Nurses are at a higher risk for an ailment referred to as shift work disorder. This disruption in sleeping patterns can make it increasingly difficult to get the sleep you need, and ultimately affect the way you function. If your nursing shifts are typically longer than 8 hours, or you work during off hours, then you may already be suffering the effects.
Not every nurse working 12-hour shifts will develop shift work disorder, but it is something that you should be aware of. Knowing the causes and symptoms will help you to recognize it fast and make the necessary changes in your work and life to avoid any further disruption.
The Risks of Shift Work Sleep Disorder
Nurses who work frequent 12-hour shifts, rotate shifts, or are on multiple night duty will begin to lose the ability to focus. Memory becomes impaired, and you will find that you are depressed and irritable more often. Physically, you may find that you are prone to ulcers and heart disease. By not getting the proper amount of sleep, you are affecting the body and mind’s ability to function normally.
Working long hours is exhausting, and not just from the physical and mental strain of patient care. The human body has its own clock, which dictates when it should be awake, and when it is time to sleep. Once you have disrupted that clock, you will find it difficult to get the 6 to 8 hours of sleep you need. This could cause you to develop shift work sleep disorder.
Getting To Sleep After a Long Nursing Shift
After spending 12 hours of work, you would assume that falling to sleep and staying there would be as simple as closing your eyes. Yet it is not that easy for many nurses. Despite the body’s craving for a good 8-hour rest, it may be too wound up to get there. If your sleep deprivation starts by not being able to drift off, one of these techniques may help:
- Take a Hot Bath or Shower – The heat of a shower or bath will relax tense muscles and help to slowly lull your body into a tranquil state. Scented soaps or essential oils in lavender can intensify the experience by relaxing the mind and putting it into a state more inclined to sleep.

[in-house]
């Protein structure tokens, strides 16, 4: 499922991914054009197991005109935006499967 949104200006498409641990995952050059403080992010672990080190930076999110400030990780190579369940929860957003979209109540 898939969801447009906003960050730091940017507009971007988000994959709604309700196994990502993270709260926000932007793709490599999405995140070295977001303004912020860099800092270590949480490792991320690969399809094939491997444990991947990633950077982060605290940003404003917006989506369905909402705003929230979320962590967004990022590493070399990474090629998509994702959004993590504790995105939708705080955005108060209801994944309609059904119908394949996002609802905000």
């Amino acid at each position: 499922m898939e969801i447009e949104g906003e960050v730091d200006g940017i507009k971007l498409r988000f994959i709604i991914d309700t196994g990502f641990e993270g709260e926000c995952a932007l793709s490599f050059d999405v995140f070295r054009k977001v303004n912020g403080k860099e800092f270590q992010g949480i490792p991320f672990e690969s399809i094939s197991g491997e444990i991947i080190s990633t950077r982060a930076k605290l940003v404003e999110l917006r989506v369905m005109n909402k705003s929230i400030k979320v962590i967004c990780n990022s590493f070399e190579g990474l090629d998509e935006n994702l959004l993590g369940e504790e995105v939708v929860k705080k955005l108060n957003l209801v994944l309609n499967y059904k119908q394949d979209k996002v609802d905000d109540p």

- Read a Short Story – The bright colors of your TV stimulate the brain in a way that can make sleep elusive, and with a long book, you could become too engrossed to put it down. A simple short story is just the right length, without any bells and whistles, to take your mind away from work and into dreamland.
- Eat Light – Don’t go to sleep on an empty stomach, but also don’t binge on a big meal. This could cause you gastric distress that wakes you up in the middle of the night.
- Darken Your Room – Room darkening curtains are a must have if you have difficulty with falling asleep. Also, unplug any nightlights and charge your cell phone upside down so that the unexpected light does not jolt you awake.
- Avoid Caffeine – Stop the coffee and cola drinks at least 4 hours before your shift is set to end. Not only can caffeine make falling asleep difficult, it will cause disruptions in the much-needed REM sleep.
- Remove Distractions – Turn off your phone, radio, laptop, and any other device that can permeate your consciousness as you sleep.
- Keep Your Room Cool – We sleep better in a room that is slightly cool compared to one that is hot. Find a cozy blanket to cuddle under and turn down the thermostat before drifting off.
- No Drinking Before Lights Out – Alcohol may seem like it can help you to fall asleep faster, but it will also cause you to wake up during the night (or day).
- Set Your Alarm Clock – The pressure of knowing that you have to wake up on time can sometimes override your ability to sleep well. Give yourself confidence by setting your alarm clock before going to bed so that you can sleep comfortably.
With these practices in place, you can count on at least six hours of uninterrupted sleep, helping you to avoid developing work shift sleep disorder. You will feel energized at the start of your day, and be able to focus clearly on the tasks at hand.
If you do try these tricks and find that good sleeping patterns still elude you, consider speaking to a professional. Sleep is vital to healthy living, and medical intervention may be necessary to get your body back on the right track.
What do you think? Have any tried and true post-shift sleep tips? Share in the comments section below.